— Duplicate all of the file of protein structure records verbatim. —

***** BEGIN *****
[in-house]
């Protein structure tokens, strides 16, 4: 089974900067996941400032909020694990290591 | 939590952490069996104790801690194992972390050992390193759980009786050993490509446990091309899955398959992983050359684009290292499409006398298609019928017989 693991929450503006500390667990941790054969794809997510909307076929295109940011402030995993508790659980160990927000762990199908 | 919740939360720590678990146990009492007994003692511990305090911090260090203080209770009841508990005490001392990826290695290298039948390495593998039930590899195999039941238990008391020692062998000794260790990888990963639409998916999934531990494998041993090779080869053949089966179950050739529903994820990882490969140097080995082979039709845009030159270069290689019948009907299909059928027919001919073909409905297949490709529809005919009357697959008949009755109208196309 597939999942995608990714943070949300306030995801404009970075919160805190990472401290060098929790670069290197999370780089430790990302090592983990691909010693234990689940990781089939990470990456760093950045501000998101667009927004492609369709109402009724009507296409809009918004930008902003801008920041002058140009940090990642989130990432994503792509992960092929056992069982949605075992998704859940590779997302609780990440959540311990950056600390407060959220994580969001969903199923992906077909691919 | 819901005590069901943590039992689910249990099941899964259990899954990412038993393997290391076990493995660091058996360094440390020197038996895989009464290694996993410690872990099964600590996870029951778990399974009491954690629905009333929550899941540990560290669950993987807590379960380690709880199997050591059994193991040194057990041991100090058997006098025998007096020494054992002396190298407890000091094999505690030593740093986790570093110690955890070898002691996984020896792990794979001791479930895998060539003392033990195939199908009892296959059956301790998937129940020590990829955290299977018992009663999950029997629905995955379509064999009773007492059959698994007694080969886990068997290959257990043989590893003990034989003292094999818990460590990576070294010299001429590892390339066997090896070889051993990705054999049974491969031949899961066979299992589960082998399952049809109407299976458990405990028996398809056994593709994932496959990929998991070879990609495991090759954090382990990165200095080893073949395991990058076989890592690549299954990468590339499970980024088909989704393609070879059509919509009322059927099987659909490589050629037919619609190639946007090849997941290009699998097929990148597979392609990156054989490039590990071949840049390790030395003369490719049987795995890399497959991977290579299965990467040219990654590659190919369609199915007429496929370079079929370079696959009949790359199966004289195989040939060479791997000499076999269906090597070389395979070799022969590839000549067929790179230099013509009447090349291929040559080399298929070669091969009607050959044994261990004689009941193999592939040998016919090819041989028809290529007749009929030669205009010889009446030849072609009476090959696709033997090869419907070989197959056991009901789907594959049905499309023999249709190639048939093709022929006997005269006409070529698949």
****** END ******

[in-house]
């Protein structure tokens, strides 16, 4: 089974900067996941400032909020694990290591 | 939590952490069996104790801690194992972390050992390193759980009786050993490509446990091309899955398959992983050359684009290292499409006398298609019928017989 693991929450503006500390667990941790054969794809997510909307076929295109940011402030995993508790659980160990927000762990199908 | 919740939360720590678990146990009492007994003692511990305090911090260090203080209770009841508990005490001392990826290695290298039948390495593998039930590899195999039941238990008391020692062998000794260790990888990963639409998916999934531990494998041993090779080869053949089966179950050739529903994820990882490969140097080995082979039709845009030159270069290689019948009907299909059928027919001919073909409905297949490709529809005919009357697959008949009755109208196309 597939999942995608990714943070949300306030995801404009970075919160805190990472401290060098929790670069290197999370780089430790990302090592983990691909010693234990689940990781089939990470990456760093950045501000998101667009927004492609369709109402009724009507296409809009918004930008902003801008920041002058140009940090990642989130990432994503792509992960092929056992069982949605075992998704859940590779997302609780990440959540311990950056600390407060959220994580969001969903199923992906077909691919 | 819901005590069901943590039992689910249990099941899964259990899954990412038993393997290391076990493995660091058996360094440390020197038996895989009464290694996993410690872990099964600590996870029951778990399974009491954690629905009333929550899941540990560290669950993987807590379960380690709880199997050591059994193991040194057990041991100090058997006098025998007096020494054992002396190298407890000091094999505690030593740093986790570093110690955890070898002691996984020896792990794979001791479930895998060539003392033990195939199908009892296959059956301790998937129940020590990829955290299977018992009663999950029997629905995955379509064999009773007492059959698994007694080969886990068997290959257990043989590893003990034989003292094999818990460590990576070294010299001429590892390339066997090896070889051993990705054999049974491969031949899961066979299992589960082998399952049809109407299976458990405990028996398809056994593709994932496959990929998991070879990609495991090759954090382990990165200095080893073949395991990058076989890592690549299954990468590339499970980024088909989704393609070879059509919509009322059927099987659909490589050629037919619609190639946007090849997941290009699998097929990148597979392609990156054989490039590990071949840049390790030395003369490719049987795995890399497959991977290579299965990467040219990654590659190919369609199915007429496929370079079929370079696959009949790359199966004289195989040939060479791997000499076999269906090597070389395979070799022969590839000549067929790179230099013509009447090349291929040559080399298929070669091969009607050959044994261990004689009941193999592939040998016919090819041989028809290529007749009929030669205009010889009446030849072609009476090959696709033997090869419907070989197959056991009901789907594959049905499309023999249709190639048939093709022929006997005269006409070529698949």